As you have read in these pages, Joe Arpaio through his attorney, has filed a motion to disqualify federal district judge G. Murray Snow, in the racial profiling case of Melendres v. Arpaio. The motion, “Motion for Recusal or Disqualification of District Court Judge G. Murray Snow,” invokes two federal statutes: 28 USC § 455 and 28 USC § 144. You can read about those in my article, Sheriff Joe cries “uncle”!
Invoking § 144 is a problem. Here is the statute:
Whenever a party to any proceeding in a district court makes and files a timely and sufficient affidavit that the judge before whom the matter is pending has a personal bias or prejudice either against him or in favor of any adverse party, such judge shall proceed no further therein, but another judge shall be assigned to hear such proceeding.
The affidavit shall state the facts and the reasons for the belief that bias or prejudice exists, and shall be filed not less than ten days before the beginning of the term at which the proceeding is to be heard, or good cause shall be shown for failure to file it within such time. A party may file only one such affidavit in any case. It shall be accompanied by a certificate of counsel of record stating that it is made in good faith.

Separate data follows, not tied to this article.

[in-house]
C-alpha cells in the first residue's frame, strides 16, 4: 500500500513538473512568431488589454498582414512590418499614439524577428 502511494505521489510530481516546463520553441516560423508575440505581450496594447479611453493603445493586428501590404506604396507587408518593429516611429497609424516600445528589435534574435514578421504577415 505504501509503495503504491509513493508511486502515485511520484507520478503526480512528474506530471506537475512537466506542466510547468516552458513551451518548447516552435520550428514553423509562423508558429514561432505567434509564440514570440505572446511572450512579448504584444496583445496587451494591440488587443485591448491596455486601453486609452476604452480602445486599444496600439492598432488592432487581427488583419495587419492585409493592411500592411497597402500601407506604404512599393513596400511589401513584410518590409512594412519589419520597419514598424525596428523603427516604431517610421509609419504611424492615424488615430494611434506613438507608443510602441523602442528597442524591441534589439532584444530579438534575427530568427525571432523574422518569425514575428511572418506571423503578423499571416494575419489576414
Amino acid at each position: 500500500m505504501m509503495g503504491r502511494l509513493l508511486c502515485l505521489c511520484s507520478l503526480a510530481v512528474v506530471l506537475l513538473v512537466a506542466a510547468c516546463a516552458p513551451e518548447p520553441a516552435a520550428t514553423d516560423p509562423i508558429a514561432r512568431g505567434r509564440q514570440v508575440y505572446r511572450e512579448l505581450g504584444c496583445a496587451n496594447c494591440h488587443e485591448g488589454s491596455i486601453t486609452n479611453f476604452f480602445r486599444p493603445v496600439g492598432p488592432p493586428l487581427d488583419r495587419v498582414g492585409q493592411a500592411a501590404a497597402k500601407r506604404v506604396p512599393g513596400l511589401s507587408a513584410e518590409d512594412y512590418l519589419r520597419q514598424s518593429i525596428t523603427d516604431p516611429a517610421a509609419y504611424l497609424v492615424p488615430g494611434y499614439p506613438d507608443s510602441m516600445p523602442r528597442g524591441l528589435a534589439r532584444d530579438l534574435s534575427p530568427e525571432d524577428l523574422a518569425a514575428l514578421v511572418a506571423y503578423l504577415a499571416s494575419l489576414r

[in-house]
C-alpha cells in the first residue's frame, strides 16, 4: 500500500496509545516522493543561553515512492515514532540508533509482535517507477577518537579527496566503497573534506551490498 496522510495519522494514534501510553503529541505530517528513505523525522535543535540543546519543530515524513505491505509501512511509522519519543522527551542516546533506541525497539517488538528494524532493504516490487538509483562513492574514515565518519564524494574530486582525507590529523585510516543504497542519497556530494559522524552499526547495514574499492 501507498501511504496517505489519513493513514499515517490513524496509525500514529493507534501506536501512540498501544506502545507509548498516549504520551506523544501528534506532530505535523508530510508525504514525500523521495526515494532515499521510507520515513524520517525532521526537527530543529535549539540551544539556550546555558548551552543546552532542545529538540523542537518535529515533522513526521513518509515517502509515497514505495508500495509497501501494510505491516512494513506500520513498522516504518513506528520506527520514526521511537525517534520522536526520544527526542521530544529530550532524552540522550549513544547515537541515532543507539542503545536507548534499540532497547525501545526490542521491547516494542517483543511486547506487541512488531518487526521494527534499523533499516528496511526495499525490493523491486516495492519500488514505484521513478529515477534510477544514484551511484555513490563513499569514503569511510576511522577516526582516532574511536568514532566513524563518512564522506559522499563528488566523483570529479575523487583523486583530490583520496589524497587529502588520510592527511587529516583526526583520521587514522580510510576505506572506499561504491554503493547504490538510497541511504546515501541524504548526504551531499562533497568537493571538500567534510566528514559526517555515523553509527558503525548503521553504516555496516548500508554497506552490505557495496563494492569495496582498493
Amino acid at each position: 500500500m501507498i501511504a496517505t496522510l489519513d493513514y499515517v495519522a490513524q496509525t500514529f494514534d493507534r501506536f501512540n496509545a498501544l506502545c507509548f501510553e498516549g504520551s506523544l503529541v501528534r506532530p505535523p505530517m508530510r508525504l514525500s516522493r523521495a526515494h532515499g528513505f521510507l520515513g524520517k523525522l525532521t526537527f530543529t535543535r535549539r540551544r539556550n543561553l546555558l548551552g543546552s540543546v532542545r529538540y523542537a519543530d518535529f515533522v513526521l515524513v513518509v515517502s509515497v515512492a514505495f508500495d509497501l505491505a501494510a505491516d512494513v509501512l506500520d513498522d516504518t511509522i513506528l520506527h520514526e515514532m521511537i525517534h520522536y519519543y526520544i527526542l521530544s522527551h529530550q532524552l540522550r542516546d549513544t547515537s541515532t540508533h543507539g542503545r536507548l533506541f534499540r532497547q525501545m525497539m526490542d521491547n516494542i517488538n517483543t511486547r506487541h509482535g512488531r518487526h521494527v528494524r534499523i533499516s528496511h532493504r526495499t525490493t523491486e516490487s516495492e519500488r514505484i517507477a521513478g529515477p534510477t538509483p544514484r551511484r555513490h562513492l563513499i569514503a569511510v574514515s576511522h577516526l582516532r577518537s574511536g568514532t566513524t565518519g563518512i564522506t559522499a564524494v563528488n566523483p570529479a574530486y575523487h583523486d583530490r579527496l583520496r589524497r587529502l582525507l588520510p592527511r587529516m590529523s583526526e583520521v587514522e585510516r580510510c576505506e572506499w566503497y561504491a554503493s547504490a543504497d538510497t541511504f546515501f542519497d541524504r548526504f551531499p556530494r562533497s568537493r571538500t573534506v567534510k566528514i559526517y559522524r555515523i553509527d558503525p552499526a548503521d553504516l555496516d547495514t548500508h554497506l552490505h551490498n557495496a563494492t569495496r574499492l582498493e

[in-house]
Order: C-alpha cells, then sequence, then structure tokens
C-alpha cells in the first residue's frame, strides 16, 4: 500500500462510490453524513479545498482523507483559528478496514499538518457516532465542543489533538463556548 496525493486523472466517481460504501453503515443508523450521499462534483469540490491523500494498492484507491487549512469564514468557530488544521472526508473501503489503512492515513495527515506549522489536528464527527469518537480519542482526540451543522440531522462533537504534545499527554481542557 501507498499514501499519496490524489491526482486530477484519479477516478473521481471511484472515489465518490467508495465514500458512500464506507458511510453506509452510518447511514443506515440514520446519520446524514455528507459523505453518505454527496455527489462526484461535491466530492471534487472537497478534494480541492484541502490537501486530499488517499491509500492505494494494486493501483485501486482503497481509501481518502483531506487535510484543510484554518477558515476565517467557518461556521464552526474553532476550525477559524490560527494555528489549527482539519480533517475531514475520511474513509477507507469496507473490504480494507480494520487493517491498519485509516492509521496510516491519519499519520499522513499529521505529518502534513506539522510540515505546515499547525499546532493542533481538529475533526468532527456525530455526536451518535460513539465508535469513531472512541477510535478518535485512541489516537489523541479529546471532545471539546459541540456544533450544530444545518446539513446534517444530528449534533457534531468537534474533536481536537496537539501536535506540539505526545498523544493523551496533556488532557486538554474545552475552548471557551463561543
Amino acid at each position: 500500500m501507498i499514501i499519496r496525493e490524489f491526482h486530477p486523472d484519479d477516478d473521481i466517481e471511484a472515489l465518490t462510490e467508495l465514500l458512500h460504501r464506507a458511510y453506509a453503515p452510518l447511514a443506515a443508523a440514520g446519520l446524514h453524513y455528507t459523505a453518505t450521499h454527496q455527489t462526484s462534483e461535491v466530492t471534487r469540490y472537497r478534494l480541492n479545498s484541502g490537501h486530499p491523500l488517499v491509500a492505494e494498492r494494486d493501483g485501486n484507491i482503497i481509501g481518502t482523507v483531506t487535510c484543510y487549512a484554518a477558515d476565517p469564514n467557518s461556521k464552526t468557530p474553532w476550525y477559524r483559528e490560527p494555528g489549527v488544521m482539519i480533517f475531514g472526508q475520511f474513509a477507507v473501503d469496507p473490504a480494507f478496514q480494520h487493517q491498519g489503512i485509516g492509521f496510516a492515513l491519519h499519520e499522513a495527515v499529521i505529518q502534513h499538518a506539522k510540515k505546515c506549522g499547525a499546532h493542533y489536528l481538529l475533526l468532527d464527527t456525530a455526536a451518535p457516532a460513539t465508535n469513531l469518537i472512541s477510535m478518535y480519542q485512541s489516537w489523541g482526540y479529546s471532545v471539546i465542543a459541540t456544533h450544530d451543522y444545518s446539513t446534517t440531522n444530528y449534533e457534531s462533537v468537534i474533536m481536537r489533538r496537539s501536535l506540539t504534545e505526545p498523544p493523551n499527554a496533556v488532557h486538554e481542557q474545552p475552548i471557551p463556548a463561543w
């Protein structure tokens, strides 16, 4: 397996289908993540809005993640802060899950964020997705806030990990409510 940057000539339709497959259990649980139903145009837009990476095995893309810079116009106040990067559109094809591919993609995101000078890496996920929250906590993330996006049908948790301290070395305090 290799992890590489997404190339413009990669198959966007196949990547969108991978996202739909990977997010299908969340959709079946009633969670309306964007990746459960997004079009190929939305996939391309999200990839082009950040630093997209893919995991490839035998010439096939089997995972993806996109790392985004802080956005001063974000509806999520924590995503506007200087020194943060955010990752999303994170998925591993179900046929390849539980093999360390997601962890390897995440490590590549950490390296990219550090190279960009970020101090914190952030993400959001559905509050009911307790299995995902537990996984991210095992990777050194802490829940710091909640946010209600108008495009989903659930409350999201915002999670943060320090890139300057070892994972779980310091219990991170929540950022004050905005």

Note the highlighted portion: “A party may file only one such affidavit in any case.” The problem is that this not the first § 144 motion filed by Arpaio in this case. Let’s set the Wayback machine a thousand documents or so back in the Melendres docket to February 23, 2009, when the Melendres case was under a different judge, U.S. District Judge Mary Murguia. Arpaio filed a motion for recusal then:
Defendants Joseph M. Arpaio, Maricopa County, and the Maricopa County Sheriff’s Office, pursuant to 28 U.S.C. § 144 and 28 U.S.C. § 455, and also pursuant to Rule 83.5, Local Rules for the United States District Court for the District of Arizona, respectfully submit this Motion for Recusal.
That’s why the current judge is someone without a Latino surname, G. Murray Snow. Filing TWICE under 28 USC § 144 appears to this writer to be a huge legal blunder.